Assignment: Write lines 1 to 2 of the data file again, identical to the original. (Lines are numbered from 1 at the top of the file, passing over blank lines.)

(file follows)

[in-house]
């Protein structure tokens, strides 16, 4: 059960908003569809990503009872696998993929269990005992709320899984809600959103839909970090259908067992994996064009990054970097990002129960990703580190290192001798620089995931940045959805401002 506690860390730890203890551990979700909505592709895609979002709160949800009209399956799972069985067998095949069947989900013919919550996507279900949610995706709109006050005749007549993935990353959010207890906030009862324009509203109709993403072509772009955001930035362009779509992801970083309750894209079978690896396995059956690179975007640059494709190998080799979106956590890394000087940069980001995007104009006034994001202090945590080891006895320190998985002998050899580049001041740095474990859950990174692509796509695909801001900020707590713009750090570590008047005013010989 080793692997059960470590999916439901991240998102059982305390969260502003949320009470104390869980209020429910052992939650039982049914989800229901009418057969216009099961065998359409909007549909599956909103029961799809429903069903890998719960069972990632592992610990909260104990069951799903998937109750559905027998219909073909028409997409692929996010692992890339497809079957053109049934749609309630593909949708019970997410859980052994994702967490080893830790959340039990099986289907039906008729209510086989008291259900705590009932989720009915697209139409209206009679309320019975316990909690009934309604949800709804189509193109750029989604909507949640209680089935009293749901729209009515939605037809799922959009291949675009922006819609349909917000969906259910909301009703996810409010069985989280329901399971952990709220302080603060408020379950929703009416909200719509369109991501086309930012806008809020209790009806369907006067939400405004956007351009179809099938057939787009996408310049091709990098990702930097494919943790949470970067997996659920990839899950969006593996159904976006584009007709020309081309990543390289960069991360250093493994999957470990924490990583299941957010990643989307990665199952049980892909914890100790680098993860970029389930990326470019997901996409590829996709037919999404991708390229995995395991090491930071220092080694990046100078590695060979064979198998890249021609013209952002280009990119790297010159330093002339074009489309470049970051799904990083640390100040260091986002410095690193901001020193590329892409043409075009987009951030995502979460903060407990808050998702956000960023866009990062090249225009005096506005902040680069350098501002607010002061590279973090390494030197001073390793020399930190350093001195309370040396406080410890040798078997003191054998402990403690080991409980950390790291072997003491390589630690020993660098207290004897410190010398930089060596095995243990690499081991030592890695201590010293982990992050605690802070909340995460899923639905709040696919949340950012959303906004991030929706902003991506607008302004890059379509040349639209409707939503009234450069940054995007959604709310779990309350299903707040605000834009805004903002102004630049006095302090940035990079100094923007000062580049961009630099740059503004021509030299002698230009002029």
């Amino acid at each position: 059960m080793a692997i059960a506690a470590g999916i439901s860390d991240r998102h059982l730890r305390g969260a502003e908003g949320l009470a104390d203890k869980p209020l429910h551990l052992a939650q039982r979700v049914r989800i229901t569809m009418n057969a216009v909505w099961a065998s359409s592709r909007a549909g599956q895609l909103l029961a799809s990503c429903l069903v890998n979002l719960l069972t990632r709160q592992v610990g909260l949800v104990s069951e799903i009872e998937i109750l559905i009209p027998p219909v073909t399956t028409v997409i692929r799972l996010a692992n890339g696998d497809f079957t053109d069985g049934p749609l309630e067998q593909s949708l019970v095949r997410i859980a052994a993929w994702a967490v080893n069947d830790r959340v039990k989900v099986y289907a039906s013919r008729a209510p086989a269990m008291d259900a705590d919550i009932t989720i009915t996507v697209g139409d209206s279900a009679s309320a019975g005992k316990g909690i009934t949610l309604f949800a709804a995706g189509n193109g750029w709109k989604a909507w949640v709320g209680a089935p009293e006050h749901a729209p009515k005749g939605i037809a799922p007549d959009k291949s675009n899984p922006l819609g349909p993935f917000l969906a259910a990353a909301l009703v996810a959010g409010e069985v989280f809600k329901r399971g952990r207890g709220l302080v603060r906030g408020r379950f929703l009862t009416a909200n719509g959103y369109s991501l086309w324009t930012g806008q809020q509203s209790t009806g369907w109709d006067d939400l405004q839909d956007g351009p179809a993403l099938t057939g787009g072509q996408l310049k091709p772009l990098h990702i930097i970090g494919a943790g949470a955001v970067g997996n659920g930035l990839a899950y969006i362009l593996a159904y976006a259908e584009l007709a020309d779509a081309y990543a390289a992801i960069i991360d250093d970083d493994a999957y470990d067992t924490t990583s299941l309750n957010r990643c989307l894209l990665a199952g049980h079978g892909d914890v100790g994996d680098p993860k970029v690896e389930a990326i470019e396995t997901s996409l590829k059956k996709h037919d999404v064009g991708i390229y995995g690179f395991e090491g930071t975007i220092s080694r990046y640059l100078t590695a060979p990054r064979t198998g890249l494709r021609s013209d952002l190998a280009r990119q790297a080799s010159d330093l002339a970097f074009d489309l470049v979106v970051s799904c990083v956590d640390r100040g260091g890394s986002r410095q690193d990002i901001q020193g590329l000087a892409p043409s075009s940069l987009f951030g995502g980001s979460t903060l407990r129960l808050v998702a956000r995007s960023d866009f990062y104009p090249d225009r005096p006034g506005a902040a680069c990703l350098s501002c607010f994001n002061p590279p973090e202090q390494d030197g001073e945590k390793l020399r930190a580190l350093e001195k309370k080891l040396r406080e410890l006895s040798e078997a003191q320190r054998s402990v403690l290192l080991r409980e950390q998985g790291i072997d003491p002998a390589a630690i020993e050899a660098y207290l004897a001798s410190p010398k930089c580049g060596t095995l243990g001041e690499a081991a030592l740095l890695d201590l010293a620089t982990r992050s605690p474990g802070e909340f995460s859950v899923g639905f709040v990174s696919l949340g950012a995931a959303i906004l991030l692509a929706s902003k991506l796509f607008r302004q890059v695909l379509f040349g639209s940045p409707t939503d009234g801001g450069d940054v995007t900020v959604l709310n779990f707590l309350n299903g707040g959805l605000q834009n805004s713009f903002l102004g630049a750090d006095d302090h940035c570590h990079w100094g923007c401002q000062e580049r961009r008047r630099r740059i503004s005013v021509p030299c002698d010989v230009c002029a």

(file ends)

[in-house]
């Protein structure tokens, strides 16, 4: 059960908003569809990503009872696998993929269990005992709320899984809600959103839909970090259908067992994996064009990054970097990002129960990703580190290192001798620089995931940045959805401002 506690860390730890203890551990979700909505592709895609979002709160949800009209399956799972069985067998095949069947989900013919919550996507279900949610995706709109006050005749007549993935990353959010207890906030009862324009509203109709993403072509772009955001930035362009779509992801970083309750894209079978690896396995059956690179975007640059494709190998080799979106956590890394000087940069980001995007104009006034994001202090945590080891006895320190998985002998050899580049001041740095474990859950990174692509796509695909801001900020707590713009750090570590008047005013010989 080793692997059960470590999916439901991240998102059982305390969260502003949320009470104390869980209020429910052992939650039982049914989800229901009418057969216009099961065998359409909007549909599956909103029961799809429903069903890998719960069972990632592992610990909260104990069951799903998937109750559905027998219909073909028409997409692929996010692992890339497809079957053109049934749609309630593909949708019970997410859980052994994702967490080893830790959340039990099986289907039906008729209510086989008291259900705590009932989720009915697209139409209206009679309320019975316990909690009934309604949800709804189509193109750029989604909507949640209680089935009293749901729209009515939605037809799922959009291949675009922006819609349909917000969906259910909301009703996810409010069985989280329901399971952990709220302080603060408020379950929703009416909200719509369109991501086309930012806008809020209790009806369907006067939400405004956007351009179809099938057939787009996408310049091709990098990702930097494919943790949470970067997996659920990839899950969006593996159904976006584009007709020309081309990543390289960069991360250093493994999957470990924490990583299941957010990643989307990665199952049980892909914890100790680098993860970029389930990326470019997901996409590829996709037919999404991708390229995995395991090491930071220092080694990046100078590695060979064979198998890249021609013209952002280009990119790297010159330093002339074009489309470049970051799904990083640390100040260091986002410095690193901001020193590329892409043409075009987009951030995502979460903060407990808050998702956000960023866009990062090249225009005096506005902040680069350098501002607010002061590279973090390494030197001073390793020399930190350093001195309370040396406080410890040798078997003191054998402990403690080991409980950390790291072997003491390589630690020993660098207290004897410190010398930089060596095995243990690499081991030592890695201590010293982990992050605690802070909340995460899923639905709040696919949340950012959303906004991030929706902003991506607008302004890059379509040349639209409707939503009234450069940054995007959604709310779990309350299903707040605000834009805004903002102004630049006095302090940035990079100094923007000062580049961009630099740059503004021509030299002698230009002029």